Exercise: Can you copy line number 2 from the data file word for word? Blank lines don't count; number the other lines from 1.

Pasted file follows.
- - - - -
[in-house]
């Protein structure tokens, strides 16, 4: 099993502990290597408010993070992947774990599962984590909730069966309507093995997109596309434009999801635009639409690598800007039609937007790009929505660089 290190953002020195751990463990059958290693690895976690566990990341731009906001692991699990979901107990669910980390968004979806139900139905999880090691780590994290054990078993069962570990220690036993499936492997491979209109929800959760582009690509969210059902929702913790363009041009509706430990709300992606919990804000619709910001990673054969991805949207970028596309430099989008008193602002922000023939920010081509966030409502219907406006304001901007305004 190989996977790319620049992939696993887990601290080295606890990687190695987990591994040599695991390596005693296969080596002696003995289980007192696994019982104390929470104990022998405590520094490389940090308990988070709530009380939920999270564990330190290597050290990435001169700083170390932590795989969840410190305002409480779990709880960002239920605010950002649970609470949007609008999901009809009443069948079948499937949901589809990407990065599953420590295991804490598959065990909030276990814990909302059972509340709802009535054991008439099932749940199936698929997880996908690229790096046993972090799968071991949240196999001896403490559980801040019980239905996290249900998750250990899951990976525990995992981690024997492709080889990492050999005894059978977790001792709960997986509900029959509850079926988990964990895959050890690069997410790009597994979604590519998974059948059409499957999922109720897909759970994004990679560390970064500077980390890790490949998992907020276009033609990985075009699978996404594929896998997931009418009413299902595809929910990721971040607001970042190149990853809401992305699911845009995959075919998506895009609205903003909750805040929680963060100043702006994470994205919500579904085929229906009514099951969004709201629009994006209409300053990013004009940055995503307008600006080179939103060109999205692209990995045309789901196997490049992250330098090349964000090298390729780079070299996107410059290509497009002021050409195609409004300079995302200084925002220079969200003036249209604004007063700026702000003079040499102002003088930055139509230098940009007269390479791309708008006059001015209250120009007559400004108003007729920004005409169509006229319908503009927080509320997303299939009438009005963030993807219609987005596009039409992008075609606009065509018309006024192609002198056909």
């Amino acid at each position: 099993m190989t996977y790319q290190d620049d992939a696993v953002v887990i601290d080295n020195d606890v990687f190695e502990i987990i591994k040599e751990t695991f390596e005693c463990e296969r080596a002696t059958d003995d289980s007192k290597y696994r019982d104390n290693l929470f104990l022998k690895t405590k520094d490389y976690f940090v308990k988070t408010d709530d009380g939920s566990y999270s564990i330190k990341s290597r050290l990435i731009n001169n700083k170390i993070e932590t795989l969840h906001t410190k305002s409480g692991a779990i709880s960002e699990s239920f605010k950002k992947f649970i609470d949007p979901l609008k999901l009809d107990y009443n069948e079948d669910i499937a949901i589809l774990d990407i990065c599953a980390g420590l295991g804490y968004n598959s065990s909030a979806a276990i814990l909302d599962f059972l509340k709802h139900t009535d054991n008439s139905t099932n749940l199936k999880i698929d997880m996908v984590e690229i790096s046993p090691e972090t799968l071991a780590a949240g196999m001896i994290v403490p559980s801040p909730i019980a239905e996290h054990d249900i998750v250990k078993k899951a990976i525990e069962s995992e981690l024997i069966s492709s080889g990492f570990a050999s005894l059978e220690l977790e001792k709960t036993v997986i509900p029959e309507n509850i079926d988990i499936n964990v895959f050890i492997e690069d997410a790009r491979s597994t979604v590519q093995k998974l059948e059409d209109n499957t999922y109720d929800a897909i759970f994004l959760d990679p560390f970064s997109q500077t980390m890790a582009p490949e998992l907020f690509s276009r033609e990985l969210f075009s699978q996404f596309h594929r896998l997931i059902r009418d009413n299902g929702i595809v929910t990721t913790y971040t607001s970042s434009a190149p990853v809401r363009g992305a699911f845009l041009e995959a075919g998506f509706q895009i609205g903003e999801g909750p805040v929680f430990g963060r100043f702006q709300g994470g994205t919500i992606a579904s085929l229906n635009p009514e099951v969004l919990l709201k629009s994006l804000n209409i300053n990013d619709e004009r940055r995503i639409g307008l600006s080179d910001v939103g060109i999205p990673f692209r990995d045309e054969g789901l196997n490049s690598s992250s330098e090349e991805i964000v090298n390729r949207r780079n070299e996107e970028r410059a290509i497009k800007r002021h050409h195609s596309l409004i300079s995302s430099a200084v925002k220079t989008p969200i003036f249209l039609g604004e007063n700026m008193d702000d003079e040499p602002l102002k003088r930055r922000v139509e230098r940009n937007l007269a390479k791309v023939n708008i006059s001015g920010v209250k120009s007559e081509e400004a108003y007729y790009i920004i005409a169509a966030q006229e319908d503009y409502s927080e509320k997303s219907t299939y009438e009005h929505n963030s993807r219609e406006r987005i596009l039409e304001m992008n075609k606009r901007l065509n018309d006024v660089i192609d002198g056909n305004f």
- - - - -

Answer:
């Protein structure tokens, strides 16, 4: 099993502990290597408010993070992947774990599962984590909730069966309507093995997109596309434009999801635009639409690598800007039609937007790009929505660089 290190953002020195751990463990059958290693690895976690566990990341731009906001692991699990979901107990669910980390968004979806139900139905999880090691780590994290054990078993069962570990220690036993499936492997491979209109929800959760582009690509969210059902929702913790363009041009509706430990709300992606919990804000619709910001990673054969991805949207970028596309430099989008008193602002922000023939920010081509966030409502219907406006304001901007305004 190989996977790319620049992939696993887990601290080295606890990687190695987990591994040599695991390596005693296969080596002696003995289980007192696994019982104390929470104990022998405590520094490389940090308990988070709530009380939920999270564990330190290597050290990435001169700083170390932590795989969840410190305002409480779990709880960002239920605010950002649970609470949007609008999901009809009443069948079948499937949901589809990407990065599953420590295991804490598959065990909030276990814990909302059972509340709802009535054991008439099932749940199936698929997880996908690229790096046993972090799968071991949240196999001896403490559980801040019980239905996290249900998750250990899951990976525990995992981690024997492709080889990492050999005894059978977790001792709960997986509900029959509850079926988990964990895959050890690069997410790009597994979604590519998974059948059409499957999922109720897909759970994004990679560390970064500077980390890790490949998992907020276009033609990985075009699978996404594929896998997931009418009413299902595809929910990721971040607001970042190149990853809401992305699911845009995959075919998506895009609205903003909750805040929680963060100043702006994470994205919500579904085929229906009514099951969004709201629009994006209409300053990013004009940055995503307008600006080179939103060109999205692209990995045309789901196997490049992250330098090349964000090298390729780079070299996107410059290509497009002021050409195609409004300079995302200084925002220079969200003036249209604004007063700026702000003079040499102002003088930055139509230098940009007269390479791309708008006059001015209250120009007559400004108003007729920004005409169509006229319908503009927080509320997303299939009438009005963030993807219609987005596009039409992008075609606009065509018309006024192609002198056909």